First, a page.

REALITY AT LAST
This Gizmodo story on Lockheed Martin's project "Cormorant", from it's legendary, Skunk Works unit, has to be a thrill for every fan of the 1960s "Voyage to the Bottom of the Sea"TV series. Here's the crux of the story:
"After the START II—the second strategic weapons reduction treaty with the former URSS—was signed, the US Navy had to reconvert many of their Ohio-class nuclear submarines, giving new uses to their missile bays.
They talked with Lockheed Martin about it, who came with the idea of the Cormorant: a Halo-looking plane that launches from a submerged submarine, does its mission stealthy and then returns to the water, where it's retrieved by a robot. As the video shows, the idea looks out of a sci-fi movie".
There are a couple of must-see videos in the story that are about 4 minutes long, that vividly illustrate the concept from start to finish.
Especially cool after the computer graphics-generated (CGI) video of the concept, are the actual scale models being flown and recovered by the Lockheed Martin team in real, outdoor conditions.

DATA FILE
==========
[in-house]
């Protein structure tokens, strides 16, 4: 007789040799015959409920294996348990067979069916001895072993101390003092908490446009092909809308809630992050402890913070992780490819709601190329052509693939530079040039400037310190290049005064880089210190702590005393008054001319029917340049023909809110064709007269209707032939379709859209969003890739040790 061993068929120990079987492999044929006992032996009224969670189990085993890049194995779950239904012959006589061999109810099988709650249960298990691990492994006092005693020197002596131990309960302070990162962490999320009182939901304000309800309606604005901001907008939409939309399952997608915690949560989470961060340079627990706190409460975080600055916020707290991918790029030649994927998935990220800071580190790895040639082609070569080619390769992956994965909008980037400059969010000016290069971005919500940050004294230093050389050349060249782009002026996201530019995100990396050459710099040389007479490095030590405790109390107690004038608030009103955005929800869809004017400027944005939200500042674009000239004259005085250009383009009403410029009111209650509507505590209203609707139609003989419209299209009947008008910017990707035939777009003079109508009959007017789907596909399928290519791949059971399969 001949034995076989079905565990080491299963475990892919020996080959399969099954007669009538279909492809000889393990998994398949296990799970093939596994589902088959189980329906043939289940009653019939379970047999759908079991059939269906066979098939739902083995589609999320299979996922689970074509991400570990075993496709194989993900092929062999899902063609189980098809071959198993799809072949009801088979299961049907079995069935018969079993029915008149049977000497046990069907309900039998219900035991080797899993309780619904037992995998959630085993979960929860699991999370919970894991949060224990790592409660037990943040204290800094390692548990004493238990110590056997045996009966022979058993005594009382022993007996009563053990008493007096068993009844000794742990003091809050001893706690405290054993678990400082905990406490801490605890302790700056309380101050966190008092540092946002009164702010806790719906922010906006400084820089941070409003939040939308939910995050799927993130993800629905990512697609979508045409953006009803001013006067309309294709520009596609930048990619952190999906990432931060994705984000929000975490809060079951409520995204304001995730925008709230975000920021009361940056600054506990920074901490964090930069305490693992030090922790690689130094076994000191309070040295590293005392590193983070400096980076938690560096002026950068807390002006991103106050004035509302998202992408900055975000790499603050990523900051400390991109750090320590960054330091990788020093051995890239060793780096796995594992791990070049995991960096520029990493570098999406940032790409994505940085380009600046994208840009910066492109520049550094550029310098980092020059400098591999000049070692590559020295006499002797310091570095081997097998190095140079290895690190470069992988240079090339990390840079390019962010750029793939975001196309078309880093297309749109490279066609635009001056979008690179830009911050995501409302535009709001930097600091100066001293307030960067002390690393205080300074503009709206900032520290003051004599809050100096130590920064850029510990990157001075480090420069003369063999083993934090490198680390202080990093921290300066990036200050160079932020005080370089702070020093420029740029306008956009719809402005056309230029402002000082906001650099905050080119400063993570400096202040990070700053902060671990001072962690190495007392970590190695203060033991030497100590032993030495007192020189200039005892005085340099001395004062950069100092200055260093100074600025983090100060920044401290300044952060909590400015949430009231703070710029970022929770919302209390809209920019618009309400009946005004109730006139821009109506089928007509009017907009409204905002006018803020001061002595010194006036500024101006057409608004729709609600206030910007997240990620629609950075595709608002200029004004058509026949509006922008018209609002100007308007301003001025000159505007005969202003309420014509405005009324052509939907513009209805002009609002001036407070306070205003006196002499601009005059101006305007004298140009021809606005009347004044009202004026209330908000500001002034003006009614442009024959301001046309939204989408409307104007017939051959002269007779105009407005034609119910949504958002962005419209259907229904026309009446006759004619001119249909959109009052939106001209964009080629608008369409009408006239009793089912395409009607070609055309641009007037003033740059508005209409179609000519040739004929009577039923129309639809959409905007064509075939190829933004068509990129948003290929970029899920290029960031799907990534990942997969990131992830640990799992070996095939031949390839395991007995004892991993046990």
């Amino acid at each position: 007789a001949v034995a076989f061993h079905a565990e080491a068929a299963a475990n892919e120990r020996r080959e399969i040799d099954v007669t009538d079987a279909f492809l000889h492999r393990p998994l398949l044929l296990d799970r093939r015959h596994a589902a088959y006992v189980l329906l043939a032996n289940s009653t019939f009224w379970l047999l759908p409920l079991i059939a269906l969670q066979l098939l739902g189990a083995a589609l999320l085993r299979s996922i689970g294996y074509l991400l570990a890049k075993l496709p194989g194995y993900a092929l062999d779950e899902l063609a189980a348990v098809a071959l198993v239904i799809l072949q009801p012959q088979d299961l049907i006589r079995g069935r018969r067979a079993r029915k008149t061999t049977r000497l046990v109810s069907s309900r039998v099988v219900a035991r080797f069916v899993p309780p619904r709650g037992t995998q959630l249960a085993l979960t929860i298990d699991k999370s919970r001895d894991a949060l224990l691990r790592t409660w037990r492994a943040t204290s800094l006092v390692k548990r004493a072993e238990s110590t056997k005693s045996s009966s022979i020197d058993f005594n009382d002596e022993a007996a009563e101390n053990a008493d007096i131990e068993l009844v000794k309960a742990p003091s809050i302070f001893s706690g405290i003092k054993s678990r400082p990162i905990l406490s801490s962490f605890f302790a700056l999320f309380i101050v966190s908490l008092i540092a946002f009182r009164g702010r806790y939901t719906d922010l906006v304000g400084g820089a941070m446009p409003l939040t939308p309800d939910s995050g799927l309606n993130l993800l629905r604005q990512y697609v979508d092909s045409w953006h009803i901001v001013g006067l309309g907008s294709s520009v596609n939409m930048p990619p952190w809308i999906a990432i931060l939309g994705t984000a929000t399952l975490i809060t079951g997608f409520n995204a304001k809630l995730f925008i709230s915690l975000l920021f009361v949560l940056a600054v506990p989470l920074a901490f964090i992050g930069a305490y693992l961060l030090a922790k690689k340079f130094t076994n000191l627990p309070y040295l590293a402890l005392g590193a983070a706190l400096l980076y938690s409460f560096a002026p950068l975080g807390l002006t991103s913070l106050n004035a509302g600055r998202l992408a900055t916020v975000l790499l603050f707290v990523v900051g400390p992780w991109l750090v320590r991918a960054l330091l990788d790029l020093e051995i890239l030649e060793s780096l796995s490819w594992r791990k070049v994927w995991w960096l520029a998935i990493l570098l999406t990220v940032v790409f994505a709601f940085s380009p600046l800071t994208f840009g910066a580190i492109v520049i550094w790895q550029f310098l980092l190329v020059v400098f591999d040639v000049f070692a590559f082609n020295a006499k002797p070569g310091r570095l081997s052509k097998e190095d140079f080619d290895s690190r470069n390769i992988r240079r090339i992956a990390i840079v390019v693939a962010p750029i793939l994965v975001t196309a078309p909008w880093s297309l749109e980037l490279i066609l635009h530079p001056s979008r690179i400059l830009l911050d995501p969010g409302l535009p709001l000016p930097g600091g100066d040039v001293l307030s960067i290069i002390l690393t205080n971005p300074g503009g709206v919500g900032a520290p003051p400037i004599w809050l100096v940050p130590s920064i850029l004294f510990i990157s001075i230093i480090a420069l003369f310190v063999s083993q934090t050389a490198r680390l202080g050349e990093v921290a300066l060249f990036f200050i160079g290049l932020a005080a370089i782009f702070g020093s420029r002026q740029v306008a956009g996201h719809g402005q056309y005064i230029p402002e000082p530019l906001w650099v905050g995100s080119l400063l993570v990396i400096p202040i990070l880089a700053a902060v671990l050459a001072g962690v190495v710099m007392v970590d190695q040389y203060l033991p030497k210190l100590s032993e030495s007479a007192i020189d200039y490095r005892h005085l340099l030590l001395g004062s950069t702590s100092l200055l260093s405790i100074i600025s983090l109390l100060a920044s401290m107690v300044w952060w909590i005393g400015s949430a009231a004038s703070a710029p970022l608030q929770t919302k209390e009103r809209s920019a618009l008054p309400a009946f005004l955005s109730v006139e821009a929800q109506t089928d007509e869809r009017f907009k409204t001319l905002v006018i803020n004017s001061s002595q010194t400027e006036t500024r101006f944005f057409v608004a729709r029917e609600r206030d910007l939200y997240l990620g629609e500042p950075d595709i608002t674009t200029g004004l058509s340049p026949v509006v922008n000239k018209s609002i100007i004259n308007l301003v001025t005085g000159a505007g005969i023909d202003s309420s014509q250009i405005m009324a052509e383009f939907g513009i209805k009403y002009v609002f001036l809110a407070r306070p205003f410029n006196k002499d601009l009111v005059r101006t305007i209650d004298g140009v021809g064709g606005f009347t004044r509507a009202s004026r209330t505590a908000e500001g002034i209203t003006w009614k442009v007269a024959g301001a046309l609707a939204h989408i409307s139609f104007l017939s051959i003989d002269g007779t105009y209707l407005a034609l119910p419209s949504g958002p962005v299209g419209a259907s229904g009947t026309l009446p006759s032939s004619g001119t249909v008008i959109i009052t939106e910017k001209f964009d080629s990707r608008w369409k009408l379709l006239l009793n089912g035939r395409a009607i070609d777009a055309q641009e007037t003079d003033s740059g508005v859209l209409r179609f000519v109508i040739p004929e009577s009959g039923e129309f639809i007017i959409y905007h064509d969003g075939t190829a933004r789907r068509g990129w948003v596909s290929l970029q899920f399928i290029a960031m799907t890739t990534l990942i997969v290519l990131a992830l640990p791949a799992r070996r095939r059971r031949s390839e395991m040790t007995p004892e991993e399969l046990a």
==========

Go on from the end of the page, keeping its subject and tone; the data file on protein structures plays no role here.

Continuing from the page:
The weakest part of the Cormorant concept seems to be the recovery method for the vehicle, as the Gizmodo story explains:
"When it reaches the programmed rendezvous point, the engine stops, a parachute deploys, and it falls into the water to wait for the submarine to retrieve it. The submarine, however, doesn't have to come to the surface at any time.
Instead, it would launch another robot, which will hook the Cormorant to the sub using a cable. The submarine will then two the plane down and put it back in its bay."
But it still looks like a cool and useful concept, especially near mission areas where the armed services cannot fly drones in and out of from land or via very visible aircraft carrier groups.
The difference between that vehicle and the Cormorant is of course, that the FS-1 was a manned vehicle, and didn't need a cumbersome recovery process when the plane returned to the water.
Another example of how much more advanced our technology was back in the latter part of the 20th century, as compared to the early 21st century.